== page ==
I’ll never forget…

Although this happened a few years ago, I still get chills whenever I think about it.

I was working as charge nurse on our small (13 bed) post-op unit. My coworker Lisa and I were the only two nurses on the floor because we only had 8 patients. One more patient and we were allowed to call in our coworker Jackie, who was sitting at home on call. Around 8 pm the pager went off alerting me that we were getting a new admission– a post-op hemorrhoidectomy patient having severe pain. Her surgery was scheduled as outpatient, but she was being admitted for pain control. My patients weren’t too difficult, and Lisa had things under control with hers as well, so we debated if we should call Jackie in or not. I called Jackie to see if she wanted to come in, and after some debating back and forth, she decided to come in instead of getting called in the middle of the night if we got another admission.

The patient arrived on the unit before Jackie arrived, and I did her initial assessment and took her admission history. I remember feeling silly asking if she had a living will– she was there for a hemorrhoid removal.  She was in pain but her medications still weren’t in the computer from our pharmacy yet, so I had to wait before administering anything.

Jackie arrived right as the pager went off with another admission, so I let her choose which patients she wanted. She chose the new admit and the hemorrhoidectomy patient. The patient’s medications finally showed up in the computer, so Jackie went in to give them.

She gave the woman some IV medication for her pain, which is when I would have left the room had I still been her nurse. But since Jackie needed to do her own assessment, she began taking the woman’s vital signs. Temp was normal, heart rate was ok. She put her stethoscope on the woman’s chest and said “Take a deep breath.”

The woman didn’t take a deep breath. Jackie waited a few seconds, and the woman didn’t take any breaths at all. She had stopped breathing. She called the woman’s name, shook her shoulders– the woman was unresponsive.  Jackie started yelling for help, which I heard from down the hallway. Lisa and I both ran to the room. The woman’s bed was in a sitting position but she was slumped over. She had no pulse. I hit the Code Blue button and ran to get the crash cart while they lowered the bed and began CPR.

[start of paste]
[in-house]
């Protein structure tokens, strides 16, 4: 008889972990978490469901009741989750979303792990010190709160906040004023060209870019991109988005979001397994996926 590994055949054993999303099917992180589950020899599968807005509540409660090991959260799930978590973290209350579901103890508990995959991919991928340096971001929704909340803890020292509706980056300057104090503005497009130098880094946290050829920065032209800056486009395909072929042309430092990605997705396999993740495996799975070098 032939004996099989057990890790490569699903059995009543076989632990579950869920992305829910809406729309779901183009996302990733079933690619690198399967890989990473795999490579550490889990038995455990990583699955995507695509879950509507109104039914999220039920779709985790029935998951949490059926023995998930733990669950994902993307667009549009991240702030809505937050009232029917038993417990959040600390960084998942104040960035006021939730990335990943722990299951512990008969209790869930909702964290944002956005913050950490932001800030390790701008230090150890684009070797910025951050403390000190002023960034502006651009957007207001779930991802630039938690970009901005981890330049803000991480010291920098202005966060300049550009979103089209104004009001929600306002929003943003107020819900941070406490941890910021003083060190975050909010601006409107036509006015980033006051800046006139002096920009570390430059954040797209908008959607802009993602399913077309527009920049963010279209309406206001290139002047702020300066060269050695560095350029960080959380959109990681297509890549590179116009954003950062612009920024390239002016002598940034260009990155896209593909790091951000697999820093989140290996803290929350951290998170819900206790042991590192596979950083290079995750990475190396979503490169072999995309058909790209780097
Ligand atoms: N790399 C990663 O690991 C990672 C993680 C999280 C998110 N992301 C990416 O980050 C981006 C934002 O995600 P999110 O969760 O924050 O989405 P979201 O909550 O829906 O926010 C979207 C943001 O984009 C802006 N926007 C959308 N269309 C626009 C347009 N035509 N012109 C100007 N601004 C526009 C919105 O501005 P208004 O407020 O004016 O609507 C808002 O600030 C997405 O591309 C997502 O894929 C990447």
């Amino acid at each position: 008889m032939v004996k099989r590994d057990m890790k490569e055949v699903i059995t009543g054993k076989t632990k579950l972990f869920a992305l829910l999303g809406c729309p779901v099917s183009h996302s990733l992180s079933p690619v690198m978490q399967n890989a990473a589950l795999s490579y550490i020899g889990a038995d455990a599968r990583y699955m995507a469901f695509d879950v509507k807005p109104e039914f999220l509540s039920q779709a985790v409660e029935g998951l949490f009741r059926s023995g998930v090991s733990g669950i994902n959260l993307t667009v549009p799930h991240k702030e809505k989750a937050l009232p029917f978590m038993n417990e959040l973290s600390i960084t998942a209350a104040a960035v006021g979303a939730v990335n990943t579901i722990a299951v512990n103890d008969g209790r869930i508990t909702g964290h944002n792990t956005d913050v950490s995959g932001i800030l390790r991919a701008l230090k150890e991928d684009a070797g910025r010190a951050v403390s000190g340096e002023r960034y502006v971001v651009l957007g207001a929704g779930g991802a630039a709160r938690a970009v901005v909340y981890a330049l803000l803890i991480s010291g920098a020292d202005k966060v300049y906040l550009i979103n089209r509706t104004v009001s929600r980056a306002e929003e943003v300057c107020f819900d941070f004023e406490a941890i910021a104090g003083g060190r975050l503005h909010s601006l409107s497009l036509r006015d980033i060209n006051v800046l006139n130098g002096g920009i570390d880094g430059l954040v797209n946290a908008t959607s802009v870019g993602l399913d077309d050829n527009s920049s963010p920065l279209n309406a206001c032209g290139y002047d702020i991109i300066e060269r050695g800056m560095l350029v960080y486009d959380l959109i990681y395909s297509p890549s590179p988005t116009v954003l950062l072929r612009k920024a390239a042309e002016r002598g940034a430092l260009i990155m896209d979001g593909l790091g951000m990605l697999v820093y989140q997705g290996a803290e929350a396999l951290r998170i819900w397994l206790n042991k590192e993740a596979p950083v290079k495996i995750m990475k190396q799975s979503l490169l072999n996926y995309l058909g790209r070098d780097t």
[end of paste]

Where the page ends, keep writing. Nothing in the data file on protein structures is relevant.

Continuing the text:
It felt like it took forever for the code blue team to arrive. Once they did, it took over ten minutes to get a pulse back. She was transferred to the ICU where she ended up being ok.

Jackie had done nothing wrong- the woman had a severe reaction to the medication, causing her heart to stop. I couldn’t (and still can’t) stop thinking about what would have happened had I kept that patient. I’d already assessed her, so I would have left the room. When I went back ten minutes later (or longer, depending on if I got tied up in another room), I would have found my patient dead. I don’t think I ever would have recovered from that. What if Jackie had decided not to come in? Or had she picked a different patient to take over? Or if the medications had been in the computer earlier?

All I can say for sure is that someone had a guardian angel paying attention. I don’t know if it was mine or my patient’s, but I am forever grateful.




4 thoughts on “I’ll never forget…

  1. You both had angels. Anaphylactic reactions are something I worry about when I get to practice radiographic contrast studies (I’m an xray student). This is a very good write-up.

    • Even though it was an awful night, I’m glad you and Jackie were there with me! I really miss working with you guys. And by the way, I feel honored that a soon-to-be-published author commented on my blog! 😉

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